5. Open up the blog folder you downloaded and find wp-config-sample.php and rename it to simply wp-config.php. Open it up in your text editor and near the top you’ll find the following bit of code:
// ** MySQL settings - You can get this info from your web host ** // /** The name of the database for WordPress */ define('DB_NAME', ' '); /** MySQL database username */ define('DB_USER', ' '); /** MySQL database password */ define('DB_PASSWORD', ' ');
6. In the DB_NAME brackets, enter the name of your database. In the DB_USER brackets enter the name of your user, and finally in the DB_PASSWORD brackets enter the password you use to log into your dashboard. So, using our example:
// ** MySQL settings - You can get this info from your web host ** // /** The name of the database for WordPress */ define('DB_NAME', 'happycoder_blog'); /** MySQL database username */ define('DB_USER', 'happycoder_john'); /** MySQL database password */ define('DB_PASSWORD', 'happycoderspassword');
7. Now that you have the wp-config.php file edited to your database and user, decide if you want your blog to appear as the home page of your site, or in in a separate area.
-If you the blog to be the home page of your site and the main focus, you will upload the files from the blog folder directly into the root folder for your domain. The blog will automatically show up as your home page when someone types your URL into an address bar (this is assuming that there are no other files already in your domain root, if there are you would need to remove any preexisting index.php as it will clash with the index.php of the blog).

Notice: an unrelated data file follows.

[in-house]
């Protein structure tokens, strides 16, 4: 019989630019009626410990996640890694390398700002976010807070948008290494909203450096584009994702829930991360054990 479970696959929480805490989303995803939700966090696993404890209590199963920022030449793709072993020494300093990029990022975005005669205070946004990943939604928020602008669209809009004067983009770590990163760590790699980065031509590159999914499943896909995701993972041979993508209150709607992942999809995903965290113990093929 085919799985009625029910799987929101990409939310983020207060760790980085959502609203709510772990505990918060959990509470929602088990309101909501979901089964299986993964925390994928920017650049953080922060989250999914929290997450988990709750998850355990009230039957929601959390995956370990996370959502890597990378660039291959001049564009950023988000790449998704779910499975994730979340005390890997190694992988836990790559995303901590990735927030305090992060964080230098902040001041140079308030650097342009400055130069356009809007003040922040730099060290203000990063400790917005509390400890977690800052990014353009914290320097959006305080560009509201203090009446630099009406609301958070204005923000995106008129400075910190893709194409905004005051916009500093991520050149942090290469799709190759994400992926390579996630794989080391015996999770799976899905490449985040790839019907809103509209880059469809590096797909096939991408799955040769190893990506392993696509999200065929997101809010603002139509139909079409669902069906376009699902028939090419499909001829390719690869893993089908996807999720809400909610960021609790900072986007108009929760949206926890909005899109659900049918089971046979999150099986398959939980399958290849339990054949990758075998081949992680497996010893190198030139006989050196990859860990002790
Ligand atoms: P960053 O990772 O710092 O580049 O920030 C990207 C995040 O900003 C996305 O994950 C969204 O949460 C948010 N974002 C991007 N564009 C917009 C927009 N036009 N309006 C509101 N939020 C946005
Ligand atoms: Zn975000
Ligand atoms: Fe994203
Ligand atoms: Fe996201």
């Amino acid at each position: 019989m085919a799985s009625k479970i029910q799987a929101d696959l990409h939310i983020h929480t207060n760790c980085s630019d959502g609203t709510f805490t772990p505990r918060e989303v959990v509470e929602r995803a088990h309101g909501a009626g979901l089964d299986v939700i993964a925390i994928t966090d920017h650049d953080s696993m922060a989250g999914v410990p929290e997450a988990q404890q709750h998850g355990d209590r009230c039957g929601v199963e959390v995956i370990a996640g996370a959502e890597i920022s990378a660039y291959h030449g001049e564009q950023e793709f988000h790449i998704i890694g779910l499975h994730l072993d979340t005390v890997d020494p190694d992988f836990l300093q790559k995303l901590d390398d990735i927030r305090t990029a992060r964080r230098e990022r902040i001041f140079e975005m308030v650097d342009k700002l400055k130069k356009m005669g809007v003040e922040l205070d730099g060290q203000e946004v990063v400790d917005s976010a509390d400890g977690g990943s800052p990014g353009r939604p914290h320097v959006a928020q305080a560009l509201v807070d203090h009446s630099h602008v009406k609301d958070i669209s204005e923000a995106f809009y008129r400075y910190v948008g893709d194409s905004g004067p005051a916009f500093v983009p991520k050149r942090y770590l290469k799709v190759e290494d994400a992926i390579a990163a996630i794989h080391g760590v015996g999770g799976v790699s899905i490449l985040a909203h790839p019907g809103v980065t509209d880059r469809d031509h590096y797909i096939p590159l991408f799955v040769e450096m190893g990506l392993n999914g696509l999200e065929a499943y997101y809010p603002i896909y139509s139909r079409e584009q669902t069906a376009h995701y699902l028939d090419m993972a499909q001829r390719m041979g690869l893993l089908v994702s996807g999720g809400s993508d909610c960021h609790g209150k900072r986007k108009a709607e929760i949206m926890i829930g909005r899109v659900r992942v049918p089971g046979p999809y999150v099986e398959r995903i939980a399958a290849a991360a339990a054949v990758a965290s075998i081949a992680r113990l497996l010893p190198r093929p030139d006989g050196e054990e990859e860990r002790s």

-If you want to use a static HTML page for your home page, (i.e, making a site that has articles and a home page, with a blog not the main focus) then you should rename the folder containing the wordpress blog files to ‘blog’, as you’ll upload the entire file into your root to keep the blog in it’s own separate area.
8. Open up whatever FTP program you use and connect to your domain. Navigate to the root file of your domain and upload either the files from the wordpress folder (if the blog is going to be your home page) or the entire blog folder (if the blog will be in a different area of the site).
9: Open up a internet browser and type in the domain name of your site, adding wp-admin/install.php to the end of the domain and hit enter (if you uploaded the entire blog file, use blog/wp-admin/install.php). You should find yourself being taken to installing options where you can fill out your username and password. Once that’s done, you’ll be taken to the dashboard of your new blog, all set up and ready to customize!
*Note that if you get an error and are unable to get to the installation, check to make sure that everything has been uploaded properly and in the right place. If it’s still not working make sure you have the right address typed into the bar, and if it STILL isn’t working, you may need to check with your host to see if they support wordpress.
10: From the dashboard, go to appearance > themes. Select the ‘Install Themes’ tab and type ‘toolbox’ into the search bar. When it pops up, click install and it will automatically be installed. Now go back to ‘Manage Themes’ and you’ll see Toolbox is now added to your list of installed themes. Select activate to make it your blog’s current theme.
Now you have successfully installed a wordpress blog on your domain and installed the theme we’ll be working with. Next time we’ll get started actually editing the CSS!